Despite canceling its fall football season, the Big Ten is neither out of sight nor out of mind.
On Tuesday, President Donald Trump tweeted that he had a conversation with Big Ten commissioner Kevin Warren about starting the season. The Big Ten released a statement confirming the conversation but leaving little information about the timetable for that return. “The Dan Patrick Show” then tweeted that an Oct. 10 start is possible if safety measures are met.
Those tweets were all it took to stir the pot in the Rust Belt. Is Big Ten football still possible in 2020?
If the Big Ten wants to play, it would come with a four-step process. It’s unlikely, but here’s how that would have to go:
A group of Nebraska players filed a lawsuit against the Big Ten, and that helped push the conference’s 11-3 vote to postpone football for the fall season into the light.
Warren has been crushed on social media since that Aug. 11 decision, and the lack of transparency by the conference led to a public mess. Ohio State and Nebraska — schools that voted to play in 2020 — have been the most vocal fan bases against the decision.
Even if the Big Ten votes to postpone again, at least there’s the chance to have all the school presidents and athletic directors on the same page.
Can the conference vote again? If Patrick’s tweet is true, then once those protocols are in place the conference should do it ASAP.
Ditch Thanksgiving start
The start-on-Thanksgiving plan does have merit. Students won’t be on campus, there is an exploitable void on the sports calendar where second-tier bowl games typically go, and it would allow the Big Ten to play a competitive season before the spring.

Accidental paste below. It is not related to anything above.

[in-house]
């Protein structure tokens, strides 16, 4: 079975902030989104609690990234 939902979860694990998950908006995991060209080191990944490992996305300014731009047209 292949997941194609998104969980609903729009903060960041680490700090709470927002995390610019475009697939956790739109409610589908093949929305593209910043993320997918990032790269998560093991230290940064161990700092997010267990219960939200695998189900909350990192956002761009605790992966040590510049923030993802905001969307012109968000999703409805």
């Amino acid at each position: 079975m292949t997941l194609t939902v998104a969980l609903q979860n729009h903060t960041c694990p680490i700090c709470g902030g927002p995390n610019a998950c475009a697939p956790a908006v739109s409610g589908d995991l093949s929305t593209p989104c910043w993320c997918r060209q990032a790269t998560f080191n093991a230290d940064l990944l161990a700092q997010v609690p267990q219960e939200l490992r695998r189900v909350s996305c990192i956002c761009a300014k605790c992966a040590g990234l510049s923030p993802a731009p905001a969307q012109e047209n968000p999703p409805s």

That is a much more complicated sell given it would mean two seasons in one calendar year.
The Thanksgiving season, however, remains a consolation prize to the actual race that will be in the homestretch by then. Why would the Big Ten try to open on a Friday night opposite North Carolina-Notre Dame or on Saturday against the Iron Bowl? It still feels like a non-starter compared with what the ACC, Big 12 and SEC are doing.
It would be a weird season with an anti-climactic finish if the championship team does not have a chance to play in the College Football Playoff.
Start on Oct. 3
When the Big Ten announced its conference-only schedule, it was the right move. It just had the wrong start date. Start on Oct. 10 and have the Big Ten championship game on Dec. 19.
That would give the conference the option of a nine-game season (the Big Ten plays a nine-game conference slate in typical years) with two bye weeks or a 10-game season with one bye week. Either way, you can jam those games in before the playoff pairings are unveiled on Dec. 20.
The conference already released the schedule. It would require a few tweaks, but the model is out there.
Take back the season
Warren and the Big Ten brass made a decision based on safety — and they should not be penalized for that. Still, high school football is being played in several Big Ten states. Big Ten parents and players have led protests and petitions in an effort to play the season, and the rewards would be obvious if a season can be played safely.
The Big Ten champion likely would make the College Football Playoff, the conference would recover massive amounts of revenue and the PR damage in the past month would be forgiven. Imagine if Ohio State, which is ranked No. 2 in the AP Poll, won the national championship.
The path is there — even if it’s unlikely that the Big Ten will choose it.
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